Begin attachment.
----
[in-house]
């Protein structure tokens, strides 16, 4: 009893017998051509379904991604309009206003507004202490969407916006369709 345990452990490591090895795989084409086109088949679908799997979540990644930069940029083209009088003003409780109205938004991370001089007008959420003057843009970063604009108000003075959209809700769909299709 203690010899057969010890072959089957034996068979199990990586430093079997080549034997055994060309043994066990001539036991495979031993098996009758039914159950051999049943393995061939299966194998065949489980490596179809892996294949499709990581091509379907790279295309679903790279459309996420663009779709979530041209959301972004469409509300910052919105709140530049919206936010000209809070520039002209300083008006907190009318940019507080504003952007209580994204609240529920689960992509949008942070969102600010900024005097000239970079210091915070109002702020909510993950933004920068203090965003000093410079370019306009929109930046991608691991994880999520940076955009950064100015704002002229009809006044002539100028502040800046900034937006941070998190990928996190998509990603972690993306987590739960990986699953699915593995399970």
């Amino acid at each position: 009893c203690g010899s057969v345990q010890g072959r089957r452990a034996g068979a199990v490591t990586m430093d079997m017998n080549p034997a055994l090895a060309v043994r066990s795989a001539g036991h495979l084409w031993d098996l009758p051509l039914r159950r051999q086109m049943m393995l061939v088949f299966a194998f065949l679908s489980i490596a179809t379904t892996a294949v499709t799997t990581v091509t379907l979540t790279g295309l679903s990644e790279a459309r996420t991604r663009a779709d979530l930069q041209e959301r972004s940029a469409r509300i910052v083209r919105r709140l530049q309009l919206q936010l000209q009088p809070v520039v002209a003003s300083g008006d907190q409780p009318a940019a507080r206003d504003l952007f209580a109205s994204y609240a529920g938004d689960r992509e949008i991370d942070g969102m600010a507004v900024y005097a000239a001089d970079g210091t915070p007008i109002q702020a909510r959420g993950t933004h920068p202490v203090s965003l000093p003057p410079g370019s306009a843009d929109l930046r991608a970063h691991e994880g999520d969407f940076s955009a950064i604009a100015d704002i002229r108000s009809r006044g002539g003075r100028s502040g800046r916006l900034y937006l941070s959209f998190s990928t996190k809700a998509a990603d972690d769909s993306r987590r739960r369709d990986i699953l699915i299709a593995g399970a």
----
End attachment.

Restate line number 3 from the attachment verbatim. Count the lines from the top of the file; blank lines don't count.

């Amino acid at each position: 009893c203690g010899s057969v345990q010890g072959r089957r452990a034996g068979a199990v490591t990586m430093d079997m017998n080549p034997a055994l090895a060309v043994r066990s795989a001539g036991h495979l084409w031993d098996l009758p051509l039914r159950r051999q086109m049943m393995l061939v088949f299966a194998f065949l679908s489980i490596a179809t379904t892996a294949v499709t799997t990581v091509t379907l979540t790279g295309l679903s990644e790279a459309r996420t991604r663009a779709d979530l930069q041209e959301r972004s940029a469409r509300i910052v083209r919105r709140l530049q309009l919206q936010l000209q009088p809070v520039v002209a003003s300083g008006d907190q409780p009318a940019a507080r206003d504003l952007f209580a109205s994204y609240a529920g938004d689960r992509e949008i991370d942070g969102m600010a507004v900024y005097a000239a001089d970079g210091t915070p007008i109002q702020a909510r959420g993950t933004h920068p202490v203090s965003l000093p003057p410079g370019s306009a843009d929109l930046r991608a970063h691991e994880g999520d969407f940076s955009a950064i604009a100015d704002i002229r108000s009809r006044g002539g003075r100028s502040g800046r916006l900034y937006l941070s959209f998190s990928t996190k809700a998509a990603d972690d769909s993306r987590r739960r369709d990986i699953l699915i299709a593995g399970a």